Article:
- Roll the pastry out so you can wrap the salmon in it completely (approx. 2-3 mm thick) and lay it on a buttered or oiled baking sheet (it will hang over the edges). Put the salmon in the middle. If it has a thinner tail end, tuck it under. Spoon half of the watercress mixture onto the salmon. Now fold the pastry over into a neat parcel (the join will be at the top, so trim the edge neatly), making sure you don’t have any thick lumps of pastry as these won’t cook through properly. Trim off any excess as you need to. Make 3 neat cuts in the pastry to allow steam to escape and make some decorations with the off-cuts to disguise the join if you like. Brush with the egg glaze.
- Bake for 30 minutes or until the pastry is crisp and browned. To test wether the salmon is cooked, push a sharp knife through one of the cuts into the flesh, wait for 3 seconds then test it against the inside of your wrist; if it is hot, the salmon is cooked. Serve with the rest of the watercress puree as a sauce.450 gr (15.8 ounces or 3.2 cups ) of plain all purpose flour<br> 200 gr ( 7 ounce) cold butter<br> pinch of salt
- Sift the flour into a large bowl, add the butter and rub in with your fingertips until the mixture resembles fine breadcrumbs. If you have a food processor you can use that as shown in the above video.
- Stir in the salt, then add 2-3 tbsp of water and mix to a firm dough. Knead the dough briefly and gently on a floured surface. Wrap in cling film and chill while preparing the filling.
- For best results make sure the butter is very cold.
Recipe from BBC Good Food
While this is not mandatory to do, I highly recommend making your own shortcrust pastry as it is very simple to do! As mentioned in the notes; please make sure to not add too much water as that is the key to having a successful shortcrust pastry. Watch this video to check the correct consistency of the dough Making shortcrust pastry
Instructions for Beef Wellington (serves 4)
Button mushrooms – 17.6 ounces/500gr (stalks removed and finely chopped)
Olive oil – 2-3 tbsp
thyme – 1 sprig
Beef fillet, center cut piece – 21.16 ounce/600 gr
English mustard – 1 tbsp
puff pastry (all butter pastry pack) – 17.6 ounce/500 gr
parma ham (prosciutto) – 3 slices
egg yolk – 1 pcs, beaten
For the herb crepes:
plain (all purpose) flour – 0.3 cup/1.76 ounce/50 gr
milk – 0.5 cup/125 ml
mixed herbs – 1 tbsp (chopped, use herbs such as cervil, chives and tarragon
butter – 0.5 tbsp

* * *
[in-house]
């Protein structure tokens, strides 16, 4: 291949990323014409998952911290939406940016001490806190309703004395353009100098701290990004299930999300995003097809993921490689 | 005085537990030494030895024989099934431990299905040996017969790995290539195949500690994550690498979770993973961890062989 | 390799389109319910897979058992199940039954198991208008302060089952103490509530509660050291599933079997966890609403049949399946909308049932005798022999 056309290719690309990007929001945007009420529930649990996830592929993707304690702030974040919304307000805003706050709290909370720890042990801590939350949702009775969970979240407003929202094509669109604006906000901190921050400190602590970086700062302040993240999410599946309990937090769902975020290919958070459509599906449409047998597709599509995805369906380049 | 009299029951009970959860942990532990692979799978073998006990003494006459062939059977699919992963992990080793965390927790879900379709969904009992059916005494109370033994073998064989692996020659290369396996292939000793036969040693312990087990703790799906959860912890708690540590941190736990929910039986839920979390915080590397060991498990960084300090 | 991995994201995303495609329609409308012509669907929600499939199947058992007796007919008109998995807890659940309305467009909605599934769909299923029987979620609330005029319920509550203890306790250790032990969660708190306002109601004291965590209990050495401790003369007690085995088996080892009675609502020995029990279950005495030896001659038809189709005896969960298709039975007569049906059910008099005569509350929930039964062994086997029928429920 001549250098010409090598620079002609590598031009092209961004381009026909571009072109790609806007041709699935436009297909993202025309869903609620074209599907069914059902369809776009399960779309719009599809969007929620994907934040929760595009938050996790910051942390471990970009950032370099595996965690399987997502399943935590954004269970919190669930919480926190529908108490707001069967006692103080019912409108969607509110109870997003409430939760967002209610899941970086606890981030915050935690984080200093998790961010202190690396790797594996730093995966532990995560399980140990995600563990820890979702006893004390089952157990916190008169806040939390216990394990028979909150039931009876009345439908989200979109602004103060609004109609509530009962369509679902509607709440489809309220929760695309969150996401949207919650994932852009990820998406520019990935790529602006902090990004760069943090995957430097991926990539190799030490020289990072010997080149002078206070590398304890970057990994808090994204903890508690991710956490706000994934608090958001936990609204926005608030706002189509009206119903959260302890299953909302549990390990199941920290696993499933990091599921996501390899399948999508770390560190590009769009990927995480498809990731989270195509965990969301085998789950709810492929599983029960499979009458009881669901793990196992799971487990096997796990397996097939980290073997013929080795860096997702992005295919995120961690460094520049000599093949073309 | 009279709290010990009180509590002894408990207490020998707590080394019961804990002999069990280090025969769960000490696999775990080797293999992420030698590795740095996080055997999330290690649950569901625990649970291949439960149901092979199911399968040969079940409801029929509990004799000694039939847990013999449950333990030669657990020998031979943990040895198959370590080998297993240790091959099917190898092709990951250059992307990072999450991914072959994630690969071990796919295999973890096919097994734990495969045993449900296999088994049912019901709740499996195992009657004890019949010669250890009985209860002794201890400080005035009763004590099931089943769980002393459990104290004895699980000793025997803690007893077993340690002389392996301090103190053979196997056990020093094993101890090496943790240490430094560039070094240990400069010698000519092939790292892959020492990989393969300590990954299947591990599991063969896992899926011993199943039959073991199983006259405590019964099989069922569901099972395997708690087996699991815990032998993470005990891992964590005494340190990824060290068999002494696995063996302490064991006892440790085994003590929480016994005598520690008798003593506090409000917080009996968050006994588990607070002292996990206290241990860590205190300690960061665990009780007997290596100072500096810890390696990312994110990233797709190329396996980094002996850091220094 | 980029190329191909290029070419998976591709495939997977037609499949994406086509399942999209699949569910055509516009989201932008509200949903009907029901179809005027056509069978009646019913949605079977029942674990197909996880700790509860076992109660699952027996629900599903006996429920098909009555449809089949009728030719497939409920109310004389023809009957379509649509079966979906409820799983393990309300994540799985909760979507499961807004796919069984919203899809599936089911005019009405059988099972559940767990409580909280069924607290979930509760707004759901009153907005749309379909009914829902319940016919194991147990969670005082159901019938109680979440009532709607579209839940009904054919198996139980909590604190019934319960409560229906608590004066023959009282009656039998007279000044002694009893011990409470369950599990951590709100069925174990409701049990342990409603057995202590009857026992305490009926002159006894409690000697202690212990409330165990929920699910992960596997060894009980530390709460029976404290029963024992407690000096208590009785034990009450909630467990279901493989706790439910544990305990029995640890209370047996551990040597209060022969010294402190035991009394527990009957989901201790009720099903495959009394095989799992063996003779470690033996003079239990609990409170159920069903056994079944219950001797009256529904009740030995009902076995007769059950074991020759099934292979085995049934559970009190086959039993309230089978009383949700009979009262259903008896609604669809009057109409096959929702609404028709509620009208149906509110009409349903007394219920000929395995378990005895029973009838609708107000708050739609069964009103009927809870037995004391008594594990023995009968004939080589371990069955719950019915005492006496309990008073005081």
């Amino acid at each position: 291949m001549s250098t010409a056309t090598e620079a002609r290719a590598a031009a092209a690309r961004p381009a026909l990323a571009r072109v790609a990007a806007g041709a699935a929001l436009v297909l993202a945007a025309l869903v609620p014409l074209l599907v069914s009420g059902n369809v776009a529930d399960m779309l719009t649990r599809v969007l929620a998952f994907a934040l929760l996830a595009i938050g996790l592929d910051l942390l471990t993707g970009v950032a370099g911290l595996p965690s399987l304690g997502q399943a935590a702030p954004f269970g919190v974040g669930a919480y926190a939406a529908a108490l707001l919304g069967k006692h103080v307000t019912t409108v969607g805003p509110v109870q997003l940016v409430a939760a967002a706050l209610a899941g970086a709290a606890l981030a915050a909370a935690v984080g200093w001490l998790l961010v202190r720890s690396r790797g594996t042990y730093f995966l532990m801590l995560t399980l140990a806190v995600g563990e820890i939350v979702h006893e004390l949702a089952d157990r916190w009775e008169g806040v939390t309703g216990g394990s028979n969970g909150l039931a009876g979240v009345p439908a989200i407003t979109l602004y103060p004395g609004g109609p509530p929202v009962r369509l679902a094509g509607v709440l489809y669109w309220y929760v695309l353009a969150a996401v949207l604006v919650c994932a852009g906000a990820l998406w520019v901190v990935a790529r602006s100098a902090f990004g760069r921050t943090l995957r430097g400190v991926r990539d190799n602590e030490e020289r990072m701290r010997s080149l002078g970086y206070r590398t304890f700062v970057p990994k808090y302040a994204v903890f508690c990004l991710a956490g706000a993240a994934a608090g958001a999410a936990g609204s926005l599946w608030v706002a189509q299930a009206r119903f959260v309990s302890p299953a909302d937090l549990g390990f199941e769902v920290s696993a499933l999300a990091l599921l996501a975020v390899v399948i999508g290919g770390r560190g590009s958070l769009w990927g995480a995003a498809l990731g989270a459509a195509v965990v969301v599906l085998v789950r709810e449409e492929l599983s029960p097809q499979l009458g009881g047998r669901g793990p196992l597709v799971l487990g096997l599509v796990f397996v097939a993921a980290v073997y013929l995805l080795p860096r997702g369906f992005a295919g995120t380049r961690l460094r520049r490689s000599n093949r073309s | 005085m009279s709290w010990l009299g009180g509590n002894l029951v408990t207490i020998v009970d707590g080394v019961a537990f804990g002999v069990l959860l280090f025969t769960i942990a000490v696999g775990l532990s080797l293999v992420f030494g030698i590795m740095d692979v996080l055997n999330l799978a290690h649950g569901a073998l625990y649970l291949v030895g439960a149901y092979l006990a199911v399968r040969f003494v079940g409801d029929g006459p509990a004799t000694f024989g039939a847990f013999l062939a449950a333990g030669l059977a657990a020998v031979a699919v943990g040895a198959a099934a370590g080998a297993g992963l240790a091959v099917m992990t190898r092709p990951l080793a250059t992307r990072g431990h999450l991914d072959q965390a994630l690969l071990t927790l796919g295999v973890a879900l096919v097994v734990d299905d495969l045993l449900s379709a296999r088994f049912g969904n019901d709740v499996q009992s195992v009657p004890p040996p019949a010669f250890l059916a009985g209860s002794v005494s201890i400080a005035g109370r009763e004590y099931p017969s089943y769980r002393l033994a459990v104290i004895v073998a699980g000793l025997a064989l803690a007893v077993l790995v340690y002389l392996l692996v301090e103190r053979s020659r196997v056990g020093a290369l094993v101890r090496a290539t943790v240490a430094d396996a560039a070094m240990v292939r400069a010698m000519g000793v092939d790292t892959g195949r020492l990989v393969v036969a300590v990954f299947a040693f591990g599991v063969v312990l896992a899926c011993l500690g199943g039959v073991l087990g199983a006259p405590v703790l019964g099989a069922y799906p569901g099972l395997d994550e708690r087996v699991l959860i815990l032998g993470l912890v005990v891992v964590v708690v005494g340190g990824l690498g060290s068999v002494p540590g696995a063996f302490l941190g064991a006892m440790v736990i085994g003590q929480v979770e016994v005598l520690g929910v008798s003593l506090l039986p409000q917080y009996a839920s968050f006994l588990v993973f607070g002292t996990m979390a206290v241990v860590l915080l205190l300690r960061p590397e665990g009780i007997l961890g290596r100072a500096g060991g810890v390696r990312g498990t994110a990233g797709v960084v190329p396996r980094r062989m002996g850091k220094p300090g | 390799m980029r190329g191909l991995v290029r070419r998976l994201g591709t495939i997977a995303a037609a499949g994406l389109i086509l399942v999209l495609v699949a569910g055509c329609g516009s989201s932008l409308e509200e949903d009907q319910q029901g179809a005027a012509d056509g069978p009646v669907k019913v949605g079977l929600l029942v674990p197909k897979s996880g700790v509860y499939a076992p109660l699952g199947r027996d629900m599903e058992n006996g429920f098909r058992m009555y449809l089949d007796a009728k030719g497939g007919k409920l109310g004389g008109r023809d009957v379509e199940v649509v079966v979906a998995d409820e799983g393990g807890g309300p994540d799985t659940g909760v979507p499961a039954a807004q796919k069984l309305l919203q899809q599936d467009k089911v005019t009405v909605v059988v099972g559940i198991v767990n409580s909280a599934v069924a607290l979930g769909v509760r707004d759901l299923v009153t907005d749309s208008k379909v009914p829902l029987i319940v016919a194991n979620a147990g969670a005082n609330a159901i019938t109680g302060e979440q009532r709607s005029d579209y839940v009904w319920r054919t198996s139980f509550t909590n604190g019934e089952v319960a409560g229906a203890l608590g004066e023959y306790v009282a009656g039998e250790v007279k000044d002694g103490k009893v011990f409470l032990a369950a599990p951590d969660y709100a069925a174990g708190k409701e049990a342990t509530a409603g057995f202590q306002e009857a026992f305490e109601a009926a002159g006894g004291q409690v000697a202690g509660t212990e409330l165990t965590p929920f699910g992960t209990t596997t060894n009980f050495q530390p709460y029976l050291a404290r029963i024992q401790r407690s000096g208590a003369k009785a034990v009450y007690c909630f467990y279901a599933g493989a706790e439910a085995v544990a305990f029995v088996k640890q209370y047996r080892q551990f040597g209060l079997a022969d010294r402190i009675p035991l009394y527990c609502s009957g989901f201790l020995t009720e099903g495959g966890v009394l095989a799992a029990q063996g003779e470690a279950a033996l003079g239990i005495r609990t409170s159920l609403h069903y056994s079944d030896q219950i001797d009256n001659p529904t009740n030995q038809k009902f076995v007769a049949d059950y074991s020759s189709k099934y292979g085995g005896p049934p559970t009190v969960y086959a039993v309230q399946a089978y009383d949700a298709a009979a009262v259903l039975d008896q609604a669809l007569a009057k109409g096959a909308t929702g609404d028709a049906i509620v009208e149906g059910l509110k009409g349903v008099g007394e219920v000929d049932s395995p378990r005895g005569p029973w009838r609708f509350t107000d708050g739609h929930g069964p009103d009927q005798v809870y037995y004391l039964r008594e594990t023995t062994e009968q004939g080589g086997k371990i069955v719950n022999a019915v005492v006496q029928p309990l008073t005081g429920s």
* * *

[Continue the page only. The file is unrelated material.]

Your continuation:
1. To make the crepes, whizz the flour, egg and milk with a pinch of salt in a blender or processor until smooth. Pour into a jug and stir in the herbs and some seasoning. Leave to rest.
2. Fry the mushrooms in a little oil until they give up all their moisture and it has evaporated, leaving you with a thick paste. Add the thyme leaves and some seasoning and keep cooking for a few minutes. Cool.
3. Stir the melted butter into the crepe batter, heat a 15 cm crepe pan and oil it lightly. Pour in enough batter to make a thin layer on the base of the pan, cook until the top surface sets and then turn over and cook briefly. Remove and repeat with the rest of the batter. This will make a couple more than you need so choose the thinnest ones for the recipe.
4. Sear the beef all over in a little oil in a very hot pan. Brush with the mustard, season and allow to cool.
5. Lay a large sheet of cling-film on a kitchen surface and put two crepes down on it, overlapping a little. Lay over the parmaham (prosciutto). Spread the mushroom mixture over the ham and put the beef in the centre. Roll the cling-film up, taking the crepe with it, to wrap the beef completely into a nice neat log. Chill for 1 hour.
6. Heat the oven to 200°C/390F. Roll out the pastry, remove the clingfilm and wrap the beef in the pastry like a parcel, with the ends tucked under. Trim to keep it nice and neat. Brush with egg, score with shallow lines across the top and chill for 20 minutes.
7. Cook for 20 minutes. The best way to test if the meat is done to your liking is to neatly and carefully stick a skewer into the beef, count to three and then test it against your inner wrist. If it is cold, the beef will be raw, if it is warm then the beef will be rare and if it’s hot, it’ll be cooked through. Leave to rest for 20 minutes before carving.
Also check out the website of BBC Good Food as it has tons of information and other video tutorials as well